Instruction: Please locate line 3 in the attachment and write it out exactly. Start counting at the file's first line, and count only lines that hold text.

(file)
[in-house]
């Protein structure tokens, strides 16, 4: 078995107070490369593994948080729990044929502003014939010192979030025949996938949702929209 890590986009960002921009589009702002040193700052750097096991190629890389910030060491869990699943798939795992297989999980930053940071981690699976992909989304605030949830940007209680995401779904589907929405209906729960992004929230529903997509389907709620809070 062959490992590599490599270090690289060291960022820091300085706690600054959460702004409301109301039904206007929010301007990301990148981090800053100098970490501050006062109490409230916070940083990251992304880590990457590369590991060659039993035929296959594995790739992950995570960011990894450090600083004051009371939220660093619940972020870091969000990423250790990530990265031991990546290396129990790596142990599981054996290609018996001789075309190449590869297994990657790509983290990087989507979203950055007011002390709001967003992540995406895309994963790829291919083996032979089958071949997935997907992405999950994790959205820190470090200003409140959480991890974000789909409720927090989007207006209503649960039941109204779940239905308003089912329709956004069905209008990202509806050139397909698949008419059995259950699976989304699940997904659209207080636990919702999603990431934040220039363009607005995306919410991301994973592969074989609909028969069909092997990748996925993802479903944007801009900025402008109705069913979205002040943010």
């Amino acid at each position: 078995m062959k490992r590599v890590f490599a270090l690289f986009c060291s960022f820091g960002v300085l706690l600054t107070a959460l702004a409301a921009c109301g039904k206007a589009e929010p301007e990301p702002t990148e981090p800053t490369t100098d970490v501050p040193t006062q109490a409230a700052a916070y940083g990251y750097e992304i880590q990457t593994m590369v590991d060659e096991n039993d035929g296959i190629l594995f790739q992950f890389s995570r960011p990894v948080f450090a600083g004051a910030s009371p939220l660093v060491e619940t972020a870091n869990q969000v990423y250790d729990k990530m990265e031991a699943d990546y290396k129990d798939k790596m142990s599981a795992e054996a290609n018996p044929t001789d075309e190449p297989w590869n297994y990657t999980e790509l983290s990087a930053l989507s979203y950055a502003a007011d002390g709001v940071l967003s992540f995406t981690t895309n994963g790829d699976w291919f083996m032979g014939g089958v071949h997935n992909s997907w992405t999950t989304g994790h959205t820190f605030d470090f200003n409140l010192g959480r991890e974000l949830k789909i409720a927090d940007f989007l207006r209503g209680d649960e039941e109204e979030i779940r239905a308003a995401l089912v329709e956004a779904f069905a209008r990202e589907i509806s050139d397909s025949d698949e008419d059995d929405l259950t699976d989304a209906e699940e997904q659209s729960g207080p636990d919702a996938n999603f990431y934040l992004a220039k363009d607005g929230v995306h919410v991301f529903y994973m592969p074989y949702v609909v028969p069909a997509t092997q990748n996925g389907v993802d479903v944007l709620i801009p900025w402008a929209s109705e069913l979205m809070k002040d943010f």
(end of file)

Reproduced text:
């Amino acid at each position: 078995m062959k490992r590599v890590f490599a270090l690289f986009c060291s960022f820091g960002v300085l706690l600054t107070a959460l702004a409301a921009c109301g039904k206007a589009e929010p301007e990301p702002t990148e981090p800053t490369t100098d970490v501050p040193t006062q109490a409230a700052a916070y940083g990251y750097e992304i880590q990457t593994m590369v590991d060659e096991n039993d035929g296959i190629l594995f790739q992950f890389s995570r960011p990894v948080f450090a600083g004051a910030s009371p939220l660093v060491e619940t972020a870091n869990q969000v990423y250790d729990k990530m990265e031991a699943d990546y290396k129990d798939k790596m142990s599981a795992e054996a290609n018996p044929t001789d075309e190449p297989w590869n297994y990657t999980e790509l983290s990087a930053l989507s979203y950055a502003a007011d002390g709001v940071l967003s992540f995406t981690t895309n994963g790829d699976w291919f083996m032979g014939g089958v071949h997935n992909s997907w992405t999950t989304g994790h959205t820190f605030d470090f200003n409140l010192g959480r991890e974000l949830k789909i409720a927090d940007f989007l207006r209503g209680d649960e039941e109204e979030i779940r239905a308003a995401l089912v329709e956004a779904f069905a209008r990202e589907i509806s050139d397909s025949d698949e008419d059995d929405l259950t699976d989304a209906e699940e997904q659209s729960g207080p636990d919702a996938n999603f990431y934040l992004a220039k363009d607005g929230v995306h919410v991301f529903y994973m592969p074989y949702v609909v028969p069909a997509t092997q990748n996925g389907v993802d479903v944007l709620i801009p900025w402008a929209s109705e069913l979205m809070k002040d943010f």